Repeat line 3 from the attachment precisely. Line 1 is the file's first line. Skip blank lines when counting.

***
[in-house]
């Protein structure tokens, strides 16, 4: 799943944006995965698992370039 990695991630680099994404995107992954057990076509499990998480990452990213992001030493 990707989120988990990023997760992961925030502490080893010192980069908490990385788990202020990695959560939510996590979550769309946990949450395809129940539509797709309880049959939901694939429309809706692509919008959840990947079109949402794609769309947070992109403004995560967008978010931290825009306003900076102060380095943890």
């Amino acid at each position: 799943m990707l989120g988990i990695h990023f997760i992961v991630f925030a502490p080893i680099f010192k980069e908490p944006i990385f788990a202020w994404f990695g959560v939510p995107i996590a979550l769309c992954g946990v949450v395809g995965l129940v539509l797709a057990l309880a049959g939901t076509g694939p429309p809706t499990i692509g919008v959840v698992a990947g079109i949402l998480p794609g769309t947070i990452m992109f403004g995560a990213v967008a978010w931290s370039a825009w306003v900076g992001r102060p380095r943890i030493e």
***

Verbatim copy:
């Amino acid at each position: 799943m990707l989120g988990i990695h990023f997760i992961v991630f925030a502490p080893i680099f010192k980069e908490p944006i990385f788990a202020w994404f990695g959560v939510p995107i996590a979550l769309c992954g946990v949450v395809g995965l129940v539509l797709a057990l309880a049959g939901t076509g694939p429309p809706t499990i692509g919008v959840v698992a990947g079109i949402l998480p794609g769309t947070i990452m992109f403004g995560a990213v967008a978010w931290s370039a825009w306003v900076g992001r102060p380095r943890i030493e």